You want to start a business but you are not sure what the right business structure for you is. Do you want to be a sole trader or do you have a partner to share the hurdles of running a business? And if you do have a partner do you incorporate or do you simply start working together? Choosing the right medium to run your business is crucial as each business structure is different and has its own advantages and disadvantages. Choosing right can make the difference between success and failure.
As a sole trader you are self-employed, you are your business. You are responsible for everything that’s going on as the business doesn’t have a legal entity. You alone benefit from its gains after you have paid tax on them but you are also solely responsible for its losses.
It is very easy to start trading as a sole trader; there are no documents required, you don’t have to register with the Companies House and if your takings are low enough (below £82,000) you don’t even have to register for VAT. For tax purposes you need to register with HMRC to do a self-assessment tax return every year and that’s about it. You can start trading immediately.
On the other hand, you may have a business partner and want to share the responsibilities and the gains of setting up a business. But how do you do it? Do you just start trading together or do you incorporate?
The traditional partnership of the Partnership Act 1890 doesn’t need any formality to come into existence. Its existence is a matter of fact as it can be established orally, by a course of conduct or by an agreement. The partners have unlimited liability for the debts and obligations of the business.
No partnership agreement is necessary and in the absence of one the Partnership Act 1890 and case law provide fall-back provisions. However, it is always better to draw a Partnership Agreement to tailor the business to your particular needs and avoid any conflicts in the future as relationships can break down. A well drafted Partnership Agreement can set out provisions regarding the sharing of profits and losses, and on dissolution, the capital. It will also provide for how new partners can join and how old ones can retire and how a partnership can be terminated.
A different type of partnership is the Limited Partnership (LP) that requires at least one general partner and one limited partner. The general partner has unlimited liability, while the limited partner has limited liability up to the amount of his/her contribution. Therefore, limited partners are not involved in the day-to-day management of the business. If they do get involved they become liable for all the debts and liabilities incurred by the partnership during that period.
Even though LPs do not have a legal entity they must be registered at Companies House. Failure to do so will result the partnership being treated as a traditional partnership where all partners are liable. Limited partners must agree before any changes are made to matters such as profit shares, expulsion of a partner, the nature of the business and variation in the partnership agreement. LPs are usually used for private equity fundraising, venture capital funds and real estate investment vehicles.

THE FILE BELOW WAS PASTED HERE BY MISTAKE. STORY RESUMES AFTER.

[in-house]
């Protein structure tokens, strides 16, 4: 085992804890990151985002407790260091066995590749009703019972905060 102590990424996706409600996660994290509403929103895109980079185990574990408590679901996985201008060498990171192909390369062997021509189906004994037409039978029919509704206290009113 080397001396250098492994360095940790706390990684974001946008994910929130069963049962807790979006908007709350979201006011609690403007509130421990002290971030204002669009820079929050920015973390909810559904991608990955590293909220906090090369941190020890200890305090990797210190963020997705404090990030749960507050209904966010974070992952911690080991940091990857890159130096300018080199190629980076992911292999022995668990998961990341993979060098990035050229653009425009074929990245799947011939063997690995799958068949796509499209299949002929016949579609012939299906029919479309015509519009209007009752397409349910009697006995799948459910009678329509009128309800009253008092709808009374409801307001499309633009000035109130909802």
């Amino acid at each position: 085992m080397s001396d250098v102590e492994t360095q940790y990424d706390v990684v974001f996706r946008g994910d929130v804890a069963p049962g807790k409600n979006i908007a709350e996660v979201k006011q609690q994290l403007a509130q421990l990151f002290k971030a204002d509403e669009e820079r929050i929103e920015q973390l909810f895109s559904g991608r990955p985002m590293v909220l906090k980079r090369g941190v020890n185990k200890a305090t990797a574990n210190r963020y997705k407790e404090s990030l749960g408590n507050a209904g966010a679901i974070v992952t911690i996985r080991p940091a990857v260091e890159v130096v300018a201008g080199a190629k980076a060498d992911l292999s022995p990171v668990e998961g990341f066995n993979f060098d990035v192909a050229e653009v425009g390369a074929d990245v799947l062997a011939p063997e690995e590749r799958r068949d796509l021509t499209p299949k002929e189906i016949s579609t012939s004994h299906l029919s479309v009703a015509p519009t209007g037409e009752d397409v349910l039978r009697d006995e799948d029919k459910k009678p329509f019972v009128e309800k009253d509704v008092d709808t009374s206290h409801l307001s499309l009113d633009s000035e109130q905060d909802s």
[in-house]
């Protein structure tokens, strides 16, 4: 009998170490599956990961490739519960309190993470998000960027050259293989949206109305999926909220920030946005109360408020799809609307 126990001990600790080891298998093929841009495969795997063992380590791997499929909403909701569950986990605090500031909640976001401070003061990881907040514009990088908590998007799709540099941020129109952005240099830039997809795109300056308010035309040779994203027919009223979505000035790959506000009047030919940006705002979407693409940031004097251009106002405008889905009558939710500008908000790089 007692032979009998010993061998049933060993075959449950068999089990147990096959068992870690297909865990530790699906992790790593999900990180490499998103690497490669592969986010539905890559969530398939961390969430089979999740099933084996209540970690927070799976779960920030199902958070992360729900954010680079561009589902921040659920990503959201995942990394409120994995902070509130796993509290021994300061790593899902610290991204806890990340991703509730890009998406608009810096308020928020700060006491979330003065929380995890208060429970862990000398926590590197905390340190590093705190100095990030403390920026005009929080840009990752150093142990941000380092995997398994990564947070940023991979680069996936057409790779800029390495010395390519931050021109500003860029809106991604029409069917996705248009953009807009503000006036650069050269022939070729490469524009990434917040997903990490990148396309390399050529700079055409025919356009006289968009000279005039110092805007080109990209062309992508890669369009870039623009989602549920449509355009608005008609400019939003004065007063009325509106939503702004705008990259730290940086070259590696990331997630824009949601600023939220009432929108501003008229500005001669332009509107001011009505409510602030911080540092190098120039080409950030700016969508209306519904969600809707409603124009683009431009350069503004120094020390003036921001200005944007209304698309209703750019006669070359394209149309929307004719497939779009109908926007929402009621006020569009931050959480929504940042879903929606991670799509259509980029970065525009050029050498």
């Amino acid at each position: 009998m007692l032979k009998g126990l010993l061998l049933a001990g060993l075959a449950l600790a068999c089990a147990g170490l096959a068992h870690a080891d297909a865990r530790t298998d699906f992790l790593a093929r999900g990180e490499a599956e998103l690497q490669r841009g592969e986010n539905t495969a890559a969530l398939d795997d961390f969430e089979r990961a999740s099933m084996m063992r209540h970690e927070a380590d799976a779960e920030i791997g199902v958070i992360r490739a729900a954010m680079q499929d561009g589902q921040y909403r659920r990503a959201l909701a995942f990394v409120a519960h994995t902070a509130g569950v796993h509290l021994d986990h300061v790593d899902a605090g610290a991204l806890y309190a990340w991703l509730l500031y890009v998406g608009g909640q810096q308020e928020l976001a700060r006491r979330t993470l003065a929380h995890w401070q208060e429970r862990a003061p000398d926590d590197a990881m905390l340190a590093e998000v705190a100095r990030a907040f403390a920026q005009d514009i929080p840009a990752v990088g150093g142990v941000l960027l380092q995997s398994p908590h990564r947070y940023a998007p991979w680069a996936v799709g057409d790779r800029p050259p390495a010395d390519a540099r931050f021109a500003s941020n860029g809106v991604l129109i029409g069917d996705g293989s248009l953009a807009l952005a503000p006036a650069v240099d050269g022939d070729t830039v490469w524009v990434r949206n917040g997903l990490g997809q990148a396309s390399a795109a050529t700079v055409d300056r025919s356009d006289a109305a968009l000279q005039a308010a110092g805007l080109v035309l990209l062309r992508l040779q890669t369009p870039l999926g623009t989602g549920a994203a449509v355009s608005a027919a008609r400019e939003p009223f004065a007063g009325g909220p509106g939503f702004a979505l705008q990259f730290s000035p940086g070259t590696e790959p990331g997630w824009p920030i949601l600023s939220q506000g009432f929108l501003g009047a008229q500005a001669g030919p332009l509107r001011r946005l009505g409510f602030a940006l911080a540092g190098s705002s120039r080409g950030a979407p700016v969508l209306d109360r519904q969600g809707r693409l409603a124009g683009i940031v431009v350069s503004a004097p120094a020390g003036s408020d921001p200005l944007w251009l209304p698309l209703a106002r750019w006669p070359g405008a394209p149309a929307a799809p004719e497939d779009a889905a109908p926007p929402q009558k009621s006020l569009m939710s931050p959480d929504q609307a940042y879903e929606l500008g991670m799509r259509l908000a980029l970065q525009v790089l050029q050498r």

Limited Liability Partnership
The newest type of partnership is the Limited Liability Partnership (LLP), a hybrid business vehicle that has features of a company and of a limited partnership as well. An LLP has its own legal entity which means it can enter into contracts and is liable for its debts. On the other hand, for tax reasons, an LLP is treated like a traditional partnership and each partner will be taxed individually. Partners are liable to income and capital gains tax for their share on the income or gains of the business. However, the LLP will have to register on its own for VAT purposes.
An LLP must be registered at Companies House by providing an incorporation document and obtaining a certificate of incorporation. It must also file to the Companies House the accounts and annual return. The Companies House must also be informed of any change regarding the name of the LLP, its registered office, members etc.
A Membership Agreement between the partners or between the LLP and the partners is not a legal requirement for the formation of an LLP. However a Membership Agreement can be very useful as it will set out mutual rights and duties and provide amicable ways of solving disputes. If no agreement exists the default provisions set out in Limited Liability Partnership Regulations 2001 will apply but having a tailored Membership Agreement that will cater for the specific needs of the business and its members is always better.
The most complex business structure is that of a limited company. This can be a limited company by shares or by guarantee or a public limited company. A limited company has its own entity, it can enter into contracts in its own name, and it has assets. A limited company is liable for its debts and liabilities. It has shareholders and directors. Shareholders are the members of the company and they are personally responsible for its debts only for the amount of unpaid shares they own or for the amount of their guarantee. The Directors are responsible for the management of the company but are not personally liable for the company’s debts unless they have broken the law.
There are strict formalities that have to be followed to set up a limited company. It must have Articles of Association, be registered with the Companies House and follow the provisions of the Companies Act 2006 that provide for its formation, registration and how it must be run. Getting legal advice before setting up a limited company is important.
At CH Legal our team can give you detailed advice and help you decide the right business vehicle for you. Niki is a member of CH Legal’s Commercial Team and can be contacted by email at email@example.com or by telephone on 0161 745 9170